The one medication that worked wonders during the brief periods she took it was Abilify. She snapped back to normal instantly and it's a one pill a day med. Unfortunately, her attitude once out of psychosis and back to normal because of the medication was "I'm fine, there is nothing wrong with me, I don't need these" and then she threw them away. Medication compliance and substance abuse issues are a common problem with Bipolar afflicted people.

Anyway, long story, ExGF is currently a fugitive on the run with many warrants out for her arrest and I have a restraining order against her due to many domestic violence incidents when she was psychotic, got violent, and the police showed up. Her current/recent situation that I know of is mainly because she refused to follow medical/psychiatric advice, take the proper meds, follow-up with and be honest with the doctors.

The biggest problems I've noticed with Bipolar people are medication compliance, showing up for follow-up care, being honest with the doctors/therapists, and substance abuse.

Regarding getting extended time for the LSAT, you can give it a shot but it will most likely be a long difficult, very time consuming, frustrating, and expensive road with an unfavorable chance of success. They don't grant extra time accommodations easily, especially when the basis of the request is for psychiatric attention/concentration/mood disorder related issues.

Best of Luck to you.

Being Bipolar is not the end of the world.
Many very successful and famous people over history that have done and contributed amazing things to humanity have been bipolar.

Here are a few links:
http://www.mental-health-today.com/bp/famous_people.htm
http://www.famousbipolarpeople.com/
--LinkRemoved--

PS: Here is a great song from Sting that is wonderful. He is Bipolar, has admitted it publicly, is very successful and has created many moving songs and videos amongst other things.
http://www.youtube.com/watch?v=037uSAIahho&NR=1
Last edited by Jeffort on Sun Jan 08, 2012 4:23 pm, edited 1 time in total.

User avatar
Philosopher King
Posts: 218
Joined: Wed Jan 04, 2012 11:25 pm

Re: Extended Time

Postby Philosopher King » Sun Jan 08, 2012 4:22 pm

IGotMy170 wrote:The fact is that giving extra time on the LSAT just completely ruins the whole point of the LSAT.


Seeing that there is no valid point to the LSAT, I don't see the problem here

TommyK wrote:Came here hoping for PhilosophyKing. Disappointed...


Surprise Surprise, I'm not the only one who has these problems.

To the OP: Getting the required testing is expensive so if your insurance doesn't cover it then it is impossible for many young adults to afford. Furthermore, LSAC is so stingy that it may not guarantee accommodations. I just don't have an answer to your dilemma other than saying there goes another person that would probably be a good law student and lawyer being screwed by a corrupt system.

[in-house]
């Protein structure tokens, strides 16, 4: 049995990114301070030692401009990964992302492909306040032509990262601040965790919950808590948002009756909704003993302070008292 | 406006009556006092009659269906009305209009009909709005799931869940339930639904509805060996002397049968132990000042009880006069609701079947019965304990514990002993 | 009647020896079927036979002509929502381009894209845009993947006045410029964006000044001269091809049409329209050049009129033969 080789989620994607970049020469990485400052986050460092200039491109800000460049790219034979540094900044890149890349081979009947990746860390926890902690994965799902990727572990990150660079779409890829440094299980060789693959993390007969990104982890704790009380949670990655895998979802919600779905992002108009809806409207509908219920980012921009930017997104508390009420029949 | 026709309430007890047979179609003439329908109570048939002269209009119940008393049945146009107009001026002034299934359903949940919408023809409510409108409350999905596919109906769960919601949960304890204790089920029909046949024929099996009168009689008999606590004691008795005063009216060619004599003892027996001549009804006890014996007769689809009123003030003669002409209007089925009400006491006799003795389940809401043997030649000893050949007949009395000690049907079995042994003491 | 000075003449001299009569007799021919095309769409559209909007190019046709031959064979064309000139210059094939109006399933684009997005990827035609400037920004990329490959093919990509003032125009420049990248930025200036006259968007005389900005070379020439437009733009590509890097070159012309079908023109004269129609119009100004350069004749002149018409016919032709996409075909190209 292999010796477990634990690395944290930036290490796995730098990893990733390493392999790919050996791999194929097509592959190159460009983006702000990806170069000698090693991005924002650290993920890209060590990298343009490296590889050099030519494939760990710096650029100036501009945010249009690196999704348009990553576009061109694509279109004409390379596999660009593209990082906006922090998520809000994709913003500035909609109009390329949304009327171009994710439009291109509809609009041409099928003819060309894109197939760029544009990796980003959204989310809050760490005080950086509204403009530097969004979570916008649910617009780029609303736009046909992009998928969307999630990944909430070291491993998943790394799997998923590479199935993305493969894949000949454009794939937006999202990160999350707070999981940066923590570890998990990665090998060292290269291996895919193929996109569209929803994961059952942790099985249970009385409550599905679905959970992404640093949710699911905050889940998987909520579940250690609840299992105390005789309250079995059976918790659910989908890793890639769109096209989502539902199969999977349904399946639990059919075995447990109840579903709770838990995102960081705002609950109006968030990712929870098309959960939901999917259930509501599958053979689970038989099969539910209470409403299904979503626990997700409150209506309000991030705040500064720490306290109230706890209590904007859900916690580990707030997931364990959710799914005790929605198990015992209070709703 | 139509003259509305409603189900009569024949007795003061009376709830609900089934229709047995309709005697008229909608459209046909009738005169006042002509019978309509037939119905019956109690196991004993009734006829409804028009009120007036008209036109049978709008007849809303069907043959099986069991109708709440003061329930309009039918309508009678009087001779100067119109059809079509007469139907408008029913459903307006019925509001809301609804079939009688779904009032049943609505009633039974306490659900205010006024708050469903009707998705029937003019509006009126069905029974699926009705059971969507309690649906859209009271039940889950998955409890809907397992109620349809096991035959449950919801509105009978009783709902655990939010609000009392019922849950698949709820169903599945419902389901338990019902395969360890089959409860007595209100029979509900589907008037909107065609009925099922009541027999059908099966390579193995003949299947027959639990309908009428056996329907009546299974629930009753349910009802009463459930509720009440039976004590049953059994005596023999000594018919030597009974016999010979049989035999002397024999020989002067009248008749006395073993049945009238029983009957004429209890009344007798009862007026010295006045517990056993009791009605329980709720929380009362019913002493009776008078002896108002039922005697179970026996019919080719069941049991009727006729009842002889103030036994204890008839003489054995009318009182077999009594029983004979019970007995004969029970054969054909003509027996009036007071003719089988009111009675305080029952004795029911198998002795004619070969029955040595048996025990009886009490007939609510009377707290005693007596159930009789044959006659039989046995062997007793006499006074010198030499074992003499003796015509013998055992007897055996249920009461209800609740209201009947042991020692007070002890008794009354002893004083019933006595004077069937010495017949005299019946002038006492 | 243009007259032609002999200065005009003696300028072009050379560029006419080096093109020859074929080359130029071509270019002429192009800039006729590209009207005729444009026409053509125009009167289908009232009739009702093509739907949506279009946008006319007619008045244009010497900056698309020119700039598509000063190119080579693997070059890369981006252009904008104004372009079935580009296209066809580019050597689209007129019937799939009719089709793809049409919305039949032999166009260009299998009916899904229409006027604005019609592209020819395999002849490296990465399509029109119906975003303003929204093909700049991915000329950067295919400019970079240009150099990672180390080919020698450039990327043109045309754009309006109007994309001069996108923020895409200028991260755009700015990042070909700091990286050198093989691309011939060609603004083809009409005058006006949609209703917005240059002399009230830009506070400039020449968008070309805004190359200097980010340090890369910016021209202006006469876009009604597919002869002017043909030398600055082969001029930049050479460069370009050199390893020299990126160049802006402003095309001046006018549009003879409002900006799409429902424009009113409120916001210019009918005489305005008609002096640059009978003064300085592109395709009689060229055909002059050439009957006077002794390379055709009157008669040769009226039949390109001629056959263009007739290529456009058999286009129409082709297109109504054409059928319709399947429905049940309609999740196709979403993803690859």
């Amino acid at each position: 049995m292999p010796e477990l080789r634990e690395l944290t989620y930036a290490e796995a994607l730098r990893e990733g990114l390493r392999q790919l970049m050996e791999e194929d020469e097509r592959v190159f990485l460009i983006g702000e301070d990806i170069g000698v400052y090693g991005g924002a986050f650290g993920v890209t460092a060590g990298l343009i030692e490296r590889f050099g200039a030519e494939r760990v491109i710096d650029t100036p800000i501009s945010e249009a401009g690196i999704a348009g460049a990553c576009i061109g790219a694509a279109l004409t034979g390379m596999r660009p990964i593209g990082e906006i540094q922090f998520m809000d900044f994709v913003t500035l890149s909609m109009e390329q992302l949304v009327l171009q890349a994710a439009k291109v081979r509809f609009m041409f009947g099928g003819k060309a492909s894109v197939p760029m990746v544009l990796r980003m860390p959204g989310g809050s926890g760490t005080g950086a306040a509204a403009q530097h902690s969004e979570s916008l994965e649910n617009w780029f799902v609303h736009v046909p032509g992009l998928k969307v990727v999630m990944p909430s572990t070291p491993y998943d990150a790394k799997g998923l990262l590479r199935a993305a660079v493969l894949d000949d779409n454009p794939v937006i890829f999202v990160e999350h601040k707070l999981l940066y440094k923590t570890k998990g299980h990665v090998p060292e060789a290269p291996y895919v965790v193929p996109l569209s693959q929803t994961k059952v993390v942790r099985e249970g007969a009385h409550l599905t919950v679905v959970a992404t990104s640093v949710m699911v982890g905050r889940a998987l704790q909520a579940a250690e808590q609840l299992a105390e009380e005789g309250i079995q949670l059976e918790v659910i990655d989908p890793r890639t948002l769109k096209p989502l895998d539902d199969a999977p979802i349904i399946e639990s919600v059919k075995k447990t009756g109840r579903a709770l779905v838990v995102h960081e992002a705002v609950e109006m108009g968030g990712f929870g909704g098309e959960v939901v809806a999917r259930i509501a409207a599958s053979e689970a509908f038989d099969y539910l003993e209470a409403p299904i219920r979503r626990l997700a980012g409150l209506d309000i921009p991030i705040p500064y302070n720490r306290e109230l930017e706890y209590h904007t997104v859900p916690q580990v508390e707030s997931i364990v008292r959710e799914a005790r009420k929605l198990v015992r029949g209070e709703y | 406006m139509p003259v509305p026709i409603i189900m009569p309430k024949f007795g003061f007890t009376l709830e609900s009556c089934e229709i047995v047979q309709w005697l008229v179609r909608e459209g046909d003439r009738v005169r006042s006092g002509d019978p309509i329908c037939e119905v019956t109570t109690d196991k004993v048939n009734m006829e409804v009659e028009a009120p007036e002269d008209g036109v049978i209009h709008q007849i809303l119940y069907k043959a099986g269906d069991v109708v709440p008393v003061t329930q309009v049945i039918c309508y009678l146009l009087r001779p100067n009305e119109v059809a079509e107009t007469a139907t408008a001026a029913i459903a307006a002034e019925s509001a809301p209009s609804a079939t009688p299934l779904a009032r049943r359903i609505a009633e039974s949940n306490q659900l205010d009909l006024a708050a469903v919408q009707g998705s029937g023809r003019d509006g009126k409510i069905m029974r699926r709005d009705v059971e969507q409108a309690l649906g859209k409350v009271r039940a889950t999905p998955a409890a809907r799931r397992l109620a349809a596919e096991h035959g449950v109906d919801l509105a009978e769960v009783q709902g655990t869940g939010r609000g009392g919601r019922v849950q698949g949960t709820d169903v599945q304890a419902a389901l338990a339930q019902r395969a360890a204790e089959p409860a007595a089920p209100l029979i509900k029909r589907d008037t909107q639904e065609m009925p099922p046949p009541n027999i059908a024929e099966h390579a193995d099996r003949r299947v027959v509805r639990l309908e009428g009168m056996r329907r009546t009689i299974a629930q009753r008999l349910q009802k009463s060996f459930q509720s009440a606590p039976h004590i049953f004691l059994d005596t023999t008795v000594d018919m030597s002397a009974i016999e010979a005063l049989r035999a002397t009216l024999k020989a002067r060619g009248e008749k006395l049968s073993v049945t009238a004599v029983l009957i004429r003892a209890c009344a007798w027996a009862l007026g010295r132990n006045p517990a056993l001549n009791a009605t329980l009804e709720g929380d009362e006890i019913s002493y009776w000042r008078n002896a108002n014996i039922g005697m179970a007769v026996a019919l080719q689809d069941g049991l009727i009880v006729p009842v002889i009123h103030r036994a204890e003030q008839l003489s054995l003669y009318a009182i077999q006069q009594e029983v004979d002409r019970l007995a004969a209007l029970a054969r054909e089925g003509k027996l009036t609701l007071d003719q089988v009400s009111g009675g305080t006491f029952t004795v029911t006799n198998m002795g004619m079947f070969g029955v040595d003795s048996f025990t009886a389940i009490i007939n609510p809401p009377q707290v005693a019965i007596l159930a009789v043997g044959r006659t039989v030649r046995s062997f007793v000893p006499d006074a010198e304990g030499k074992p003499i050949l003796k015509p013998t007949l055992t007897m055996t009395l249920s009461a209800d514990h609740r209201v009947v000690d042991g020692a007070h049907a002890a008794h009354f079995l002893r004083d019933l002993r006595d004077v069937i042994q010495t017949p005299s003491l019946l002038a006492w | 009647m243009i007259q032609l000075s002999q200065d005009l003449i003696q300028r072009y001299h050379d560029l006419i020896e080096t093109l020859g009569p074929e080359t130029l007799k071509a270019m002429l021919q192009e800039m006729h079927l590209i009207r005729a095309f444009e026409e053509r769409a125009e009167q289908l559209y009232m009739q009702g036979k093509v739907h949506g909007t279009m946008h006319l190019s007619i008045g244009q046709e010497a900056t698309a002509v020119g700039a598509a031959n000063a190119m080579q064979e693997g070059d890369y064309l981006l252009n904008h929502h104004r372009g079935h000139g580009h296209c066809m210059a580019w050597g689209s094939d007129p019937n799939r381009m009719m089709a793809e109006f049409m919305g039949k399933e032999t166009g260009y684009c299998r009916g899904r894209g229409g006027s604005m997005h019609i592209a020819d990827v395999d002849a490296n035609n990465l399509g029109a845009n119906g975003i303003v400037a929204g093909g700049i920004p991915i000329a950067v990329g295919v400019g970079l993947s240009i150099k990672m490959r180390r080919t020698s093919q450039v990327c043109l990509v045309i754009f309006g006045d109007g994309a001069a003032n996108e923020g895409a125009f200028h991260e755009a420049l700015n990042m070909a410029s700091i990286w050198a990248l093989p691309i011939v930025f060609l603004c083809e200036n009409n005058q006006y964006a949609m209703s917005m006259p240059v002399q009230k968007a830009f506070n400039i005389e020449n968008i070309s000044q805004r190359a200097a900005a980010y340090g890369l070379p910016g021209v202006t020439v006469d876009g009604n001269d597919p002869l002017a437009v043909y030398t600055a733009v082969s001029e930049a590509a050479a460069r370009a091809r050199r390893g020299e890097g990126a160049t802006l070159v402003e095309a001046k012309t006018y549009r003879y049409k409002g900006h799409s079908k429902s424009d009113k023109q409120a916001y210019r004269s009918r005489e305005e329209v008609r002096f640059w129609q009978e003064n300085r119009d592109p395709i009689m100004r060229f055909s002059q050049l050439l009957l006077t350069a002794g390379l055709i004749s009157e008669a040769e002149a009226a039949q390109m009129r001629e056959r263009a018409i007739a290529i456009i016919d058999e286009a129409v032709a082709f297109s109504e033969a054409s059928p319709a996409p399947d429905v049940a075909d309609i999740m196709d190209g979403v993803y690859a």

User avatar
Ohiobumpkin
Posts: 465
Joined: Fri Oct 21, 2011 9:50 am

Re: Extended Time

Postby Ohiobumpkin » Sun Jan 08, 2012 10:07 pm

89vision wrote:
Ohiobumpkin wrote:If ADHD is your condition, I hate to inform you that you will have a very hard time convincing them for more time. I received accommodations (extra time) after undergoing a new cognitive evaluation. I emphasize new because I have decades of documentation for my disability. I literally could prove in court without a doubt I have a disability. After sending in 8 pounds of documentation, I was approved for testing accommodations. Not all insurance covers cognitive evaluations (I got 80% covered because I have great insurance). W/o insurance it can cost around $3,000 for a professional evaluation. Even then you're not guaranteed you'll receive accommodations. Individuals with ADHD are the most commonly rejected by LSAC. If your LD is the result of a life-long medical condition, birth defect, or something else, you would have much better luck. Hope it goes well for you.


Thank's for taking the time to share and answer my question.

I have 3 doctors, and 2 doctors from different rehab places, so 5 total, documenting my condition. There are about 3 therapists who also evaluated me during my time in rehab. It is on record with my college (beginning soph yr), and my symptoms of started in 2nd grade (on file with my elementary school).

I was thinking about calling on Monday. I am meeting with my old doctor about a couple of things, including getting on Suboxone, and want to see what the testing would cost. I can't get an RX for anything like adderall or ritalin because I have drug addictions in my medical record. I am trying Strattera, but it hasn't been too effective. My therapist this summer noted I am in a state of hypomania regularly, and still have at least 1 mild to severe manic episode and 2 depressive episodes a year. All three are considered by doctor's to impact focus and concentration. Like I said, none of the medications prevent mood swings, just delay them, which is why this is a bit different than ADHD, just from my understanding though. I obviously am not saying 1 is more serious at all, I have a few friends with ADD. One is unmedicated and has struggled his whole life, enduring 5 trips to rehab.

Again, I appreciate your response, and everyone who has been respectful. I can tell there is still mental health stigma's based on some of the harsher posts. It's a shame.

For those with experience:

Anything specific I should ask? And should I schedule for Feb, or would it take much longer than that to get everything done?